Late last year, Chevron, one of the world's largest oil extraction and distribution companies, began running a series of advertisements with a distinctly non-oil company theme: the planet has a finite amount of crude oil and consumers of oil products should be concerned. Perhaps the most surprising of these advertisements stated:
It took us 125 years to use the first trillion barrels of oil. We'll use the next trillion in 30. So why should you care?
These numbers are interesting, both in what they tell us, and what they don't.
One of the things that the advertisement doesn't say is that consumption of the first trillion barrels of oil was not distributed evenly over those 125 years; with ever increasing demand for oil products, it took about one hundred years to consume the first half-trillion barrels, and about 20 years (1986 to 2005) to consume the second half-trillion.
The advertisement also implies that the planet has at least two trillion barrels of oil that can be extracted and refined into oil products. However, if Chevron believes that there is much more than two trillion barrels to extract, the question that comes to mind is why is Chevron raising this issue at all?
The answer may lie in the growing belief, expressed by many petroleum geologists, that the world's endowment of crude oil probably lies between two and three trillion barrels, with most projections closer to two rather than three trillion.
In many respects, it doesn't matter whether the world has two or three trillion barrels of crude oil that can be extracted, what matters is that we are rapidly approaching the midpoint of the total volume of crude oil that is available to us. When that midpoint is reached, crude oil production will peak, probably stay constant for a few of years, and then start to decline. Since the demand for crude oil products is driving production, as production falters, it will be impossible to meet the world's demand.
The peaking of world oil production is expected cause the price of oil products to rise to unprecedented levels: some estimates are expecting a price of five dollars for a litre of gasoline by the end of this decade. Given our overwhelming dependence on oil, the impact of rising oil prices will be felt throughout the economy; anything using oil, either directly or indirectly, will see its price rise.
Many economists argue that rising oil prices will eventually lead to a price collapse, since high prices will encourage the development of new technologies, both to obtain more oil and to find substitutes for it. The good news is that this is already taking place, with technologies designed to extract as much oil as possible from existing wells. Similarly, as conventional crude oil production declines, less attractive forms of oil-like sources are being brought on stream, most notably Alberta's tar sands, which can be "upgraded" from bitumen to make synthetic crude oil.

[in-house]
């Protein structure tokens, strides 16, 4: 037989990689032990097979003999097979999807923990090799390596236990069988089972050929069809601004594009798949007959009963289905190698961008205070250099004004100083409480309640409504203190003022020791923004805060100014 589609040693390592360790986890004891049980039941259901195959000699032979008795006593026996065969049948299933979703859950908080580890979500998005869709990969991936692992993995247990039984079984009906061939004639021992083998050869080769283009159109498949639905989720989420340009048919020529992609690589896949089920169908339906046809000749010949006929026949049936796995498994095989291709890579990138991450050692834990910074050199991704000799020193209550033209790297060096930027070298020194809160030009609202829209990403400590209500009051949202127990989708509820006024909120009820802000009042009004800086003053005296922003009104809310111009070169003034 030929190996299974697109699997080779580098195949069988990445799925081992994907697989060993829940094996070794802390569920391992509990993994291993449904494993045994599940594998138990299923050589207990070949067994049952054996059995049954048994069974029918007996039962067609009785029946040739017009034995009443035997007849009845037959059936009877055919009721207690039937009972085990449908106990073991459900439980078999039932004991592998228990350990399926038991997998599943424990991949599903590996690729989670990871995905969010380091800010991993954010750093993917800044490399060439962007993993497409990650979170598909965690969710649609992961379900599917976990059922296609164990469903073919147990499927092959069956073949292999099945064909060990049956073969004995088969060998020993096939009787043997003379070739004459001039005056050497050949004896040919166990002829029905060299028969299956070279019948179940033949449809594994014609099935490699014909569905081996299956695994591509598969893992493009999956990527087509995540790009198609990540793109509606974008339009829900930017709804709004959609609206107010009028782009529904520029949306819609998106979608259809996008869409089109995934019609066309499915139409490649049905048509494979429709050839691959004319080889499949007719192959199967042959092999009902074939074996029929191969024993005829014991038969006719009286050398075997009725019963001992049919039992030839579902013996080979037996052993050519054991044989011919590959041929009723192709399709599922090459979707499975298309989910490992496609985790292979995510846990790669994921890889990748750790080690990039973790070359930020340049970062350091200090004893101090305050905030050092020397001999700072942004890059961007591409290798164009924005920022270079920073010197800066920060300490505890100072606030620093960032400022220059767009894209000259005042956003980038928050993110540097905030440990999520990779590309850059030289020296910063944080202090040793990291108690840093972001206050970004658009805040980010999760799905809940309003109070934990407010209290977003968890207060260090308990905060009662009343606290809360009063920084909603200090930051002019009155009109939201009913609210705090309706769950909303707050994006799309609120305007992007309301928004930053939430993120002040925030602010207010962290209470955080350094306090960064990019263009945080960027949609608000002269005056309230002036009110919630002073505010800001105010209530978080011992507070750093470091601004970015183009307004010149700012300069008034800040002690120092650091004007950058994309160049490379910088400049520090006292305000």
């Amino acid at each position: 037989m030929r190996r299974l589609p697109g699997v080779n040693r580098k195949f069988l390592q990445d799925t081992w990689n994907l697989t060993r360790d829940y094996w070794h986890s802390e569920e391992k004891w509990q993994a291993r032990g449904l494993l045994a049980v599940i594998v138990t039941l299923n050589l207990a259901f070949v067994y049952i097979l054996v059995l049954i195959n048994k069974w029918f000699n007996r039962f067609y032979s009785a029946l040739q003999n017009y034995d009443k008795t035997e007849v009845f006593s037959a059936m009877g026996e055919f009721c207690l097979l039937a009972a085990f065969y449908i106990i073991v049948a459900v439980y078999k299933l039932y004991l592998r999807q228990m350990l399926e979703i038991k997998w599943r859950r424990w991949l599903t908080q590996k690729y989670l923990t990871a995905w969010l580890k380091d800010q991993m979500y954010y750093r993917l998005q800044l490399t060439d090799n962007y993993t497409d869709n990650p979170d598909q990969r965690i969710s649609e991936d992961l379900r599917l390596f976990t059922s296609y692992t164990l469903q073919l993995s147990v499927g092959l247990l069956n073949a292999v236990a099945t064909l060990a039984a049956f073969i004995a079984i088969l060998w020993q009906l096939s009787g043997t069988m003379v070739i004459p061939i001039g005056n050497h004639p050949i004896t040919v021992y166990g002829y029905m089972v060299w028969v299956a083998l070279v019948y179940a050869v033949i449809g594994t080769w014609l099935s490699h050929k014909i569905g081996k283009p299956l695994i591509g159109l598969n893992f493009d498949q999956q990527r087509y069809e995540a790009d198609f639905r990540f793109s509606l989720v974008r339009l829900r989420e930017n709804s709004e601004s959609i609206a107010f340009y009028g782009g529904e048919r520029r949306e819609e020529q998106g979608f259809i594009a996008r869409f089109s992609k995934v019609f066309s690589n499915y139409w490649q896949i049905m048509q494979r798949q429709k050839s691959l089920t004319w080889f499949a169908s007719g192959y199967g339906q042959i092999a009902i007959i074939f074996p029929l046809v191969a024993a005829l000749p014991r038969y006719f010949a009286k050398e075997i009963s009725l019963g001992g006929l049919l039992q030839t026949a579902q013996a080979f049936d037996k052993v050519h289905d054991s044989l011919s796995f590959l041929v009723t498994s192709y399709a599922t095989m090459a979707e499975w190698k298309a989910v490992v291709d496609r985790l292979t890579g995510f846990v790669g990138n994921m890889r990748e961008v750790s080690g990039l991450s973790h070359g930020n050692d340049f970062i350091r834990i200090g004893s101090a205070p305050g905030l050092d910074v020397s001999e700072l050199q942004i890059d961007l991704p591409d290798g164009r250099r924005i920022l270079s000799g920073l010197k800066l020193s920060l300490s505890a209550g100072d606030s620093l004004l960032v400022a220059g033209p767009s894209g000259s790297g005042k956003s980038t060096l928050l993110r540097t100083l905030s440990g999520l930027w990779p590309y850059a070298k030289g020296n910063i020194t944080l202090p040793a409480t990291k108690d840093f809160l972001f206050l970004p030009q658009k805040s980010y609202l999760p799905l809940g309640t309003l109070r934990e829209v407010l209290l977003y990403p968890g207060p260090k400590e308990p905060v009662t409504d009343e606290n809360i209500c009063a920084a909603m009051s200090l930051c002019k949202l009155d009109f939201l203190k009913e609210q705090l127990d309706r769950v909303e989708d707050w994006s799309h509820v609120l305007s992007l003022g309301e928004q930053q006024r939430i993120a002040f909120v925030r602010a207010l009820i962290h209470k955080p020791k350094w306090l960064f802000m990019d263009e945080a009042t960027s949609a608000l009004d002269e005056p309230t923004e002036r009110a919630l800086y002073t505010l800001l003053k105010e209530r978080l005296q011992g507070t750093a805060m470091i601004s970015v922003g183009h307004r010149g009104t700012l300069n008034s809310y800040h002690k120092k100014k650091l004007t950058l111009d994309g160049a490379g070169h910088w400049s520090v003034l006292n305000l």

However, one of the major problems associated with these technologies and substitutes is that they require a great deal of energy to obtain the oil product. Quite simply, the less like oil something is, the more energy required to make it appear like oil. In most cases, the energy being used to obtain oil is natural gas.
On one hand, using natural gas to obtain oil seems like a reasonable thing to do, as oil can do just about everything natural gas can and, more importantly, is easily transportable. There is another catch: natural gas, like crude oil, is finite and production will eventually go into decline. Both the reserves and production in some of the world's major natural gas regions are already in decline, notably North America and the UK's North Sea fields.
The world's increasing demand for natural gas, as a feedstock for petrochemicals, a source of "clean" energy for electrical generation, and as a means of space heating, has put a great deal of power in the hands of Russia, which has 27 percent of the world's known natural gas reserves. Russia has already demonstrated this power by raising the price of natural gas to Ukraine and reducing flow to parts of Europe. With pipelines that can reach both Europe and Asia, and with plans to ship liquefied natural gas (LNG) to North America, Russia will be the world's swing-producer, dictating who-gets-what and at what price.
So, putting Chevron's question on a regional level "why should Atlantic Canadians care?"
Atlantic Canadians should care because Nova Scotia's offshore natural gas projects are failing to meet expectations, over 85 percent of Newfoundland's offshore oil production is destined for refineries outside the region, and any further hydro-electric development in Labrador will be producing power for Ontario.
Atlantic Canada's business and political elite need to understand that we are entering an era of escalating energy costs and falling supply. The way we construct and heat buildings, move goods and people, and generate electricity, must change. Whether these elites show the leadership needed to address these issues will determine the future of our region.
Published, Atlantic Construction and Transportation Journal, February 2006